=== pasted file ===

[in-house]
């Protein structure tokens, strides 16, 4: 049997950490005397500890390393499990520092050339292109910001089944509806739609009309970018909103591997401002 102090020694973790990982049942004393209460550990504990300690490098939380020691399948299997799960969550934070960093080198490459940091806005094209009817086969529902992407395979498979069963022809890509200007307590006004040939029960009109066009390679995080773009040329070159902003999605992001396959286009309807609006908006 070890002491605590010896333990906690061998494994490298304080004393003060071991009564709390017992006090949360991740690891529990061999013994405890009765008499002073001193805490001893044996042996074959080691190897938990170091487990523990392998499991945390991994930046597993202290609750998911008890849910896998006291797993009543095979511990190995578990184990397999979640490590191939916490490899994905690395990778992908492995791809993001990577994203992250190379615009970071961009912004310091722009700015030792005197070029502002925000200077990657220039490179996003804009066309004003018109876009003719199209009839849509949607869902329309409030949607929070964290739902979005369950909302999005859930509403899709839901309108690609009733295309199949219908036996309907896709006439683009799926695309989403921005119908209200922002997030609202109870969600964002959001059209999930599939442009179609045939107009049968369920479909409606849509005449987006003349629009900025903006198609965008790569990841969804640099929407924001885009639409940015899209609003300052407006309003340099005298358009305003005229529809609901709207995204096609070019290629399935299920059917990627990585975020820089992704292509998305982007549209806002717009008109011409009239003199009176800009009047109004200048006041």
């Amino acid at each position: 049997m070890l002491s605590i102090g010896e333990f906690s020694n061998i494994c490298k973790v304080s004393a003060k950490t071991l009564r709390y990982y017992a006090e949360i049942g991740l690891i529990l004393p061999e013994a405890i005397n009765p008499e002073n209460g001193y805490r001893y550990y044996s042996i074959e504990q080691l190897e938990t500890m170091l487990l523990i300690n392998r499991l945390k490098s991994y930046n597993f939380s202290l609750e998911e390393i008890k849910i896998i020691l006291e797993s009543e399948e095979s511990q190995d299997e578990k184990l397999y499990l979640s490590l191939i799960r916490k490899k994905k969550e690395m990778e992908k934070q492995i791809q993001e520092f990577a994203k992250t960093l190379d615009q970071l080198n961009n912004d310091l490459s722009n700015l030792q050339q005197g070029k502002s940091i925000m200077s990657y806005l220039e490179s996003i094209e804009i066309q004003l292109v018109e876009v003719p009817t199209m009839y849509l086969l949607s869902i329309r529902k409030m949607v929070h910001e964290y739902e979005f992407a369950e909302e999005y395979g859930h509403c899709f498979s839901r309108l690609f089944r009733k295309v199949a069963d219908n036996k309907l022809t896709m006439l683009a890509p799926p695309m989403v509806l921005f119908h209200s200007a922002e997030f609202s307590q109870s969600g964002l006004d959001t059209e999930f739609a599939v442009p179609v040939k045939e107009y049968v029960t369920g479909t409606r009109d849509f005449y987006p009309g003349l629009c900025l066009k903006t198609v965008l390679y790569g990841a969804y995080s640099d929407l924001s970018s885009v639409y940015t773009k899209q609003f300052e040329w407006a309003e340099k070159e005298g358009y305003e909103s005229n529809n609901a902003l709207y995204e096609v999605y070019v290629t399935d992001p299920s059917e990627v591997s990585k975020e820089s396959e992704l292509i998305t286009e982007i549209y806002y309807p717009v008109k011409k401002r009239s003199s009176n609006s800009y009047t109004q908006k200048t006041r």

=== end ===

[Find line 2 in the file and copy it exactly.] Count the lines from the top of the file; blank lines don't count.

């Protein structure tokens, strides 16, 4: 049997950490005397500890390393499990520092050339292109910001089944509806739609009309970018909103591997401002 102090020694973790990982049942004393209460550990504990300690490098939380020691399948299997799960969550934070960093080198490459940091806005094209009817086969529902992407395979498979069963022809890509200007307590006004040939029960009109066009390679995080773009040329070159902003999605992001396959286009309807609006908006 070890002491605590010896333990906690061998494994490298304080004393003060071991009564709390017992006090949360991740690891529990061999013994405890009765008499002073001193805490001893044996042996074959080691190897938990170091487990523990392998499991945390991994930046597993202290609750998911008890849910896998006291797993009543095979511990190995578990184990397999979640490590191939916490490899994905690395990778992908492995791809993001990577994203992250190379615009970071961009912004310091722009700015030792005197070029502002925000200077990657220039490179996003804009066309004003018109876009003719199209009839849509949607869902329309409030949607929070964290739902979005369950909302999005859930509403899709839901309108690609009733295309199949219908036996309907896709006439683009799926695309989403921005119908209200922002997030609202109870969600964002959001059209999930599939442009179609045939107009049968369920479909409606849509005449987006003349629009900025903006198609965008790569990841969804640099929407924001885009639409940015899209609003300052407006309003340099005298358009305003005229529809609901709207995204096609070019290629399935299920059917990627990585975020820089992704292509998305982007549209806002717009008109011409009239003199009176800009009047109004200048006041």